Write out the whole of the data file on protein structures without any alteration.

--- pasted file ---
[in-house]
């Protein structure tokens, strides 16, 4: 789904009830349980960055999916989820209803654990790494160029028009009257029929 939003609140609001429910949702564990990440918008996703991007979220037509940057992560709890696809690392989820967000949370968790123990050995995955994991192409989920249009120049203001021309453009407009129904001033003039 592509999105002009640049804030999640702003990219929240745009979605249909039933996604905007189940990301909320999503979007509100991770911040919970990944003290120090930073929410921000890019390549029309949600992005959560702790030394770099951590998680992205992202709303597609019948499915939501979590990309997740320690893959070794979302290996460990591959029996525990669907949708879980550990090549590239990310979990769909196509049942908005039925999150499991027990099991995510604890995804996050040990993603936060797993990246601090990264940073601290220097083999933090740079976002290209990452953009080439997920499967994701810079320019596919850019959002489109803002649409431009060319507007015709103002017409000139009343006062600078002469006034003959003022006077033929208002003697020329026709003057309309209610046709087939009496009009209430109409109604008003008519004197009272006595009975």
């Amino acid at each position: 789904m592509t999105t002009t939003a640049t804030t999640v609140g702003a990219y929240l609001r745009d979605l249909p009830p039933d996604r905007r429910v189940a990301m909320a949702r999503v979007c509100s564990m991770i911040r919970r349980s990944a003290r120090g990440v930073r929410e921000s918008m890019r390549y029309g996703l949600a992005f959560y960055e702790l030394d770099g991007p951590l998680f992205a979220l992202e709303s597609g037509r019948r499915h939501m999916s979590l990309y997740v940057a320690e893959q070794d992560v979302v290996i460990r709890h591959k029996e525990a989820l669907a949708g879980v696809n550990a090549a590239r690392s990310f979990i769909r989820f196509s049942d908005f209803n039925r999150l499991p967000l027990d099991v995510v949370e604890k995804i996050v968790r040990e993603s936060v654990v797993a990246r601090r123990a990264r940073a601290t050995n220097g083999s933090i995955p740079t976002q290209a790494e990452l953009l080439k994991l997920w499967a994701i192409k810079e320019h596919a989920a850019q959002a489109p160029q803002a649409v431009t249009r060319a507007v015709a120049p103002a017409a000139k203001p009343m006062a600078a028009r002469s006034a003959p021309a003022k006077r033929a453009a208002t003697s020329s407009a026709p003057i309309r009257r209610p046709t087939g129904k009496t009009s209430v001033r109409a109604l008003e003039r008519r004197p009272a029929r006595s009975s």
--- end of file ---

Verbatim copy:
[in-house]
């Protein structure tokens, strides 16, 4: 789904009830349980960055999916989820209803654990790494160029028009009257029929 939003609140609001429910949702564990990440918008996703991007979220037509940057992560709890696809690392989820967000949370968790123990050995995955994991192409989920249009120049203001021309453009407009129904001033003039 592509999105002009640049804030999640702003990219929240745009979605249909039933996604905007189940990301909320999503979007509100991770911040919970990944003290120090930073929410921000890019390549029309949600992005959560702790030394770099951590998680992205992202709303597609019948499915939501979590990309997740320690893959070794979302290996460990591959029996525990669907949708879980550990090549590239990310979990769909196509049942908005039925999150499991027990099991995510604890995804996050040990993603936060797993990246601090990264940073601290220097083999933090740079976002290209990452953009080439997920499967994701810079320019596919850019959002489109803002649409431009060319507007015709103002017409000139009343006062600078002469006034003959003022006077033929208002003697020329026709003057309309209610046709087939009496009009209430109409109604008003008519004197009272006595009975």
């Amino acid at each position: 789904m592509t999105t002009t939003a640049t804030t999640v609140g702003a990219y929240l609001r745009d979605l249909p009830p039933d996604r905007r429910v189940a990301m909320a949702r999503v979007c509100s564990m991770i911040r919970r349980s990944a003290r120090g990440v930073r929410e921000s918008m890019r390549y029309g996703l949600a992005f959560y960055e702790l030394d770099g991007p951590l998680f992205a979220l992202e709303s597609g037509r019948r499915h939501m999916s979590l990309y997740v940057a320690e893959q070794d992560v979302v290996i460990r709890h591959k029996e525990a989820l669907a949708g879980v696809n550990a090549a590239r690392s990310f979990i769909r989820f196509s049942d908005f209803n039925r999150l499991p967000l027990d099991v995510v949370e604890k995804i996050v968790r040990e993603s936060v654990v797993a990246r601090r123990a990264r940073a601290t050995n220097g083999s933090i995955p740079t976002q290209a790494e990452l953009l080439k994991l997920w499967a994701i192409k810079e320019h596919a989920a850019q959002a489109p160029q803002a649409v431009t249009r060319a507007v015709a120049p103002a017409a000139k203001p009343m006062a600078a028009r002469s006034a003959p021309a003022k006077r033929a453009a208002t003697s020329s407009a026709p003057i309309r009257r209610p046709t087939g129904k009496t009009s209430v001033r109409a109604l008003e003039r008519r004197p009272a029929r006595s009975s």